My encounter with April

April reached out to me by e-mail. I was recommended to her as someone she should reach out to as someone who could help her out. She wasn’t looking for help with paying the fee to live in the hotel, but help to get out. She told me that she had to leave — that she needed to set free of the bondage of the place she was living in. She was being reunited with her ex-husband who was living in Colorado.

I came and visited with her in her room just a couple of days ago. I didn’t know what to expect. She spent the first hour telling me her story, but with a twist. It was a story of God’s timing and God’s plans and how they are different from ours. She has been separated from her husband for 14 months, but that separation allowed healing to happen. That separation gave room for April to see how God is Lord, and not anything or anyone else.

We talked and shared our faith stories, moments in our lives when we have experienced God nudging us and tapping us on the shoulder, and sometimes shouting directly at us to get our attention.

She shared with me what it has been like living in the motel — like a trap. Things deteriorate, service is terrible, there is no kitchen or way to make food, except for a microwave, and things generally don’t work consistently. But there aren’t a whole lot of options for people in her situation. She described it as being in bondage — a term that is not used lightly. And a term that seems very fitting. It’s not just physical bondage, but bondage of the spirit, of the human will to live. Every week, the bill comes due to cover the shelter of the room — an expense that is way beyond normal. An expense that often times takes advantage of the poor who are sheltered there. But then again, where else are these folks going to go?

In this country, there is a creed that we live by — individualism. It’s the belief that we can pull ourselves up by our bootstraps, that everyone is able to get themselves out of trouble, and that only the lazy suffer the consequences.

And in this country, we like to claim that we are a Christian nation. Many churches proclaim the creeds of the church that were established centuries ago in far off lands. And we claim to follow Jesus who favored the poor and proclaimed Good News to the poor.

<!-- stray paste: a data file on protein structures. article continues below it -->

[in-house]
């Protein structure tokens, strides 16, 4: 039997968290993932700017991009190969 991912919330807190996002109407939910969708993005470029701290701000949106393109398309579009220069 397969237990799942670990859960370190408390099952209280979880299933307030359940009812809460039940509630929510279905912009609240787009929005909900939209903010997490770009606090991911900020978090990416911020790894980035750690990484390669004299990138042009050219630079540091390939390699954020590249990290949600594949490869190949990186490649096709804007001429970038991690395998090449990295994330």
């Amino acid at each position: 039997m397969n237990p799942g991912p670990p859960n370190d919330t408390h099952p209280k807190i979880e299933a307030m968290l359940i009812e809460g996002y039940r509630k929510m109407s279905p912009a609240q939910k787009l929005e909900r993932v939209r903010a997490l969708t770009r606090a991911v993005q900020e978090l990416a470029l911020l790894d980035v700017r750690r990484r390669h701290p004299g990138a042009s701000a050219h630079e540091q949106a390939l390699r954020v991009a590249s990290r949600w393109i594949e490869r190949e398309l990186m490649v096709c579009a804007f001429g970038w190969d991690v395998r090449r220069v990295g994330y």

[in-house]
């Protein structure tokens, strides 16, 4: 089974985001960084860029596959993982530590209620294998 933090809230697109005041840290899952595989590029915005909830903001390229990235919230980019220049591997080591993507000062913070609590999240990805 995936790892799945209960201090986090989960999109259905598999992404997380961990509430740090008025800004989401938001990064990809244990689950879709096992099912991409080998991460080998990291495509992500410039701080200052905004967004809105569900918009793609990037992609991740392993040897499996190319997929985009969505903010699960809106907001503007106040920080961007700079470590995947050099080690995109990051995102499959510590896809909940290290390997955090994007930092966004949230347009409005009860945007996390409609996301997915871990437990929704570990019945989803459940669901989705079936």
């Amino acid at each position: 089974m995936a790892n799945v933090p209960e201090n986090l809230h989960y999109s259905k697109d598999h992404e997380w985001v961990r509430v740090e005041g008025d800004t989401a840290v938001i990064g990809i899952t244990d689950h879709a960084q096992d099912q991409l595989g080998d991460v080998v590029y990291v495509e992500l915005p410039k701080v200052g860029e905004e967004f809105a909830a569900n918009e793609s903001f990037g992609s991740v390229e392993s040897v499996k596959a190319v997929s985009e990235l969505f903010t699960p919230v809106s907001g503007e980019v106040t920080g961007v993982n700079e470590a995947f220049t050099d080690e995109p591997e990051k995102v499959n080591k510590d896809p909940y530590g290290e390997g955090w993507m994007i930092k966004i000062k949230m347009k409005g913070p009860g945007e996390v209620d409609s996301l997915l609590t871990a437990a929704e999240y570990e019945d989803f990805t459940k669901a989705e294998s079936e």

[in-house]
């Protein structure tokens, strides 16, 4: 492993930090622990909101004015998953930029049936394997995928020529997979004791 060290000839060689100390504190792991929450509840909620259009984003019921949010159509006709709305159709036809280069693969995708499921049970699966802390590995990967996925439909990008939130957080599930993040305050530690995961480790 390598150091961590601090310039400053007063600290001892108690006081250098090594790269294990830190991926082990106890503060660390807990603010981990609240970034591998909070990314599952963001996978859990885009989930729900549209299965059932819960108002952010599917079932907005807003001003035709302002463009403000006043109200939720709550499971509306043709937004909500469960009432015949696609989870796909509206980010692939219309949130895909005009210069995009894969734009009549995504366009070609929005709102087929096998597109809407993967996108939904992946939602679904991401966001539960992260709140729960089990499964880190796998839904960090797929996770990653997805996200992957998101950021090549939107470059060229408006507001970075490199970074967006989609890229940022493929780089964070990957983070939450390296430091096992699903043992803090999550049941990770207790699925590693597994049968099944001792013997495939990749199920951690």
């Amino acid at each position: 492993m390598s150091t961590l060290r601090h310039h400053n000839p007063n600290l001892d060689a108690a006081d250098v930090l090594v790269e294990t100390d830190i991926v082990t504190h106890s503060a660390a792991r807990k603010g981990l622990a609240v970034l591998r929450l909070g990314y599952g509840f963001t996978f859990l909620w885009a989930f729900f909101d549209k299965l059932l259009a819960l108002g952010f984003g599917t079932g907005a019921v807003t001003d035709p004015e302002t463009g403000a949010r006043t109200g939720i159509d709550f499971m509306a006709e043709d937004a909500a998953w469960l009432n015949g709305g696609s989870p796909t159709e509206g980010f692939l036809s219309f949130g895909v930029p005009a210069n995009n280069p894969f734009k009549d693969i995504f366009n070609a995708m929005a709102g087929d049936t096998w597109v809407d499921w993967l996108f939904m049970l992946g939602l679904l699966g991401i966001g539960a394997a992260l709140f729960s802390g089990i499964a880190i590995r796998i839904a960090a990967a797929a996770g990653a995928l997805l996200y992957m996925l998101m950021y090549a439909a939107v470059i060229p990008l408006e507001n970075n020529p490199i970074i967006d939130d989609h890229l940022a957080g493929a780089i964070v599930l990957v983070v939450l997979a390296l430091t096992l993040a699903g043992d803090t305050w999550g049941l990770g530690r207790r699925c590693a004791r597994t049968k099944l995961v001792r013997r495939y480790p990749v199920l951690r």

How do these two creeds and belief systems compliment each other though? Christianity isn’t so much about our personal salvation devoid of public implications, but as something far more greater. Revelation 21 paints a picture of the entirety of creation being renewed and restored. Jesus doesn’t proclaim that only the strong will survive and only those with material wealth are the ones who are blessed by God.

When I keep encountering more and more people who are struggling with the basic necessities of life, I have to compare our national operating creeds and beliefs with those of Jesus. And frankly, I find our nation’s operating beliefs to be lacking — failing in the promise of an American Dream. But Jesus has yet to fail to come through on his promises. If we are a great nation, then why do so many struggle to survive? If you think there is an easy answer for this, then you are dismissing the struggles that exist because you think they don’t affect you. And you are wrong.

Homelessness does affect you. When a homeless person without insurance gets sick, they go the hospital to receive treatment. Going to a hospital for routine care is expensive. Someone has to pay for that. It ends up showing up in your insurance premiums and taxes. When the poor don’t have enough food because they are being gorged with weekly payments, they become sicker and have health problems. Guess who pays for that? When the homeless sneak over to an abandoned hotel to find shelter and every day the local police department are sent over to kick people out — someone has to pay for the police to do this, as opposed to doing something else. Guess who pays? That’s right, everyone does, including the people who think that homelessness has no impact on their lives. Apparently, we like to lie to ourselves and think that we are like islands. Yet Christ calls us into community, to proclamation, and to service of others.

1 Peter 2:9–10 states:

But you are a chosen race, a royal priesthood, a holy nation, God’s own people, in order that you may proclaim the mighty acts of him who called you out of darkness into his marvellous light. Once you were not a people, but now you are God’s people;once you had not received mercy,

but now you have received mercy.

Originally published at laceduplutheran.com on August 2, 2018.

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Pastor Matthew Best

My name is Matthew Best. I’m an ELCA (Lutheran) pastor who attempts to translate church and churchy stuff into everyday language.